Maybe that's just because we do things differently. i.e., Ki didn't really "promise" to practice violin every day, it's just something we're trying out. I couldn't care less if she breaks that commitment. But that's just me, and I get your point too.

SuperMom said...

Hm, I never really figured this topic would spark much interest.

I see both sides and to me the difference is this: Hank made a commitment to enroll, and finish, a semester long gymnastics course (something he's completed, with pleasure, numerous times in the past). Now he wants to quit. I feel like his commitment is simply to finish out this semester, but beyond that I don't feel like he's committed himself to gymnastics forever and if he doesn't want to re-enroll that's his choice.

Yes, it's a fun activity and should remain fun but, on the flip side, almost all childhood activities are fun, or mostly fun, and if commitment isn't taught through play and fun activities, when and how will it be taught?

Now, is commitment a virtue? In the sense that it makes you stay at a job you hate because you promised you would? No, of course not. But in the sense that it instills a sense that you will honor your commitment to your job, even one you hate, and give the required notice to your employer? Then yes, I think it is. Maybe I'm referring more to responsibility than I am commitment. Who knows, LOL.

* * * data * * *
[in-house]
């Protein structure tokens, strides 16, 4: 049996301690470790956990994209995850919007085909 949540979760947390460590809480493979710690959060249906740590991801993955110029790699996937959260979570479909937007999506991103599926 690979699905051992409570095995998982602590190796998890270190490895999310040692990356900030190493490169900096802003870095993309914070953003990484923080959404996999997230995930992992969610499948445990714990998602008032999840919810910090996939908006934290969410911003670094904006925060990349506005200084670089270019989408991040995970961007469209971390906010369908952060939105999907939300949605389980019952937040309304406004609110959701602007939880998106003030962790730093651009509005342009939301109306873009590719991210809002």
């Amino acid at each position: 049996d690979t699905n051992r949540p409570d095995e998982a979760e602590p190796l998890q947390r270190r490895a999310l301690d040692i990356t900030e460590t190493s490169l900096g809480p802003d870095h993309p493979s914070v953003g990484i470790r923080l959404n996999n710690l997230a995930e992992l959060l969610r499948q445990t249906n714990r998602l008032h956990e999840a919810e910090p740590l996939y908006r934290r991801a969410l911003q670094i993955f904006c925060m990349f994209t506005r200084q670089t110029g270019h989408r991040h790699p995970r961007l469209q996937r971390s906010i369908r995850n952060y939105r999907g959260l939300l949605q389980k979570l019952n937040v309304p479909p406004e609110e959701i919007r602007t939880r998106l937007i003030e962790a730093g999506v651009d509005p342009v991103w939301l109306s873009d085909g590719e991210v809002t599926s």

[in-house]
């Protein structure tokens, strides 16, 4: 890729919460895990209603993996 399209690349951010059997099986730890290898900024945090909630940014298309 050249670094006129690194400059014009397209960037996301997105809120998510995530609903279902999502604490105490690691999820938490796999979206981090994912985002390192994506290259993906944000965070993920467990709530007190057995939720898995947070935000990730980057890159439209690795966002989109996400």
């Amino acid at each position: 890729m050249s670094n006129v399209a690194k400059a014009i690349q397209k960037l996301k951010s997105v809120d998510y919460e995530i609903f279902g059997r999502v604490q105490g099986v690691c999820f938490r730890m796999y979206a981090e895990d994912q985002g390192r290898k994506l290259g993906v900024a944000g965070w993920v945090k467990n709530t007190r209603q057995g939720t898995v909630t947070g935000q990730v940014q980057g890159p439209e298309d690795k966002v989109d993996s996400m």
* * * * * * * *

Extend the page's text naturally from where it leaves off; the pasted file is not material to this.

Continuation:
And Terri, I'm LOLing because you're going to think I'm such an ogre because we're forcing Madeleine (as we will all three kids) take piano lessons next year, LOL.

Liz said...

I agree with you, Superparents, Hank should be taught that he needs to stick it out. Otherwise, what's to stop him from begging for and dropping millions of other activities? I would offer a compromise though. Let him pick one week that he can take a break and not go. It will seem then like you are not horrible ogres and maybe a little break is all he needs for the enthusiasm to return

Though maybe that's not a good thing, huh?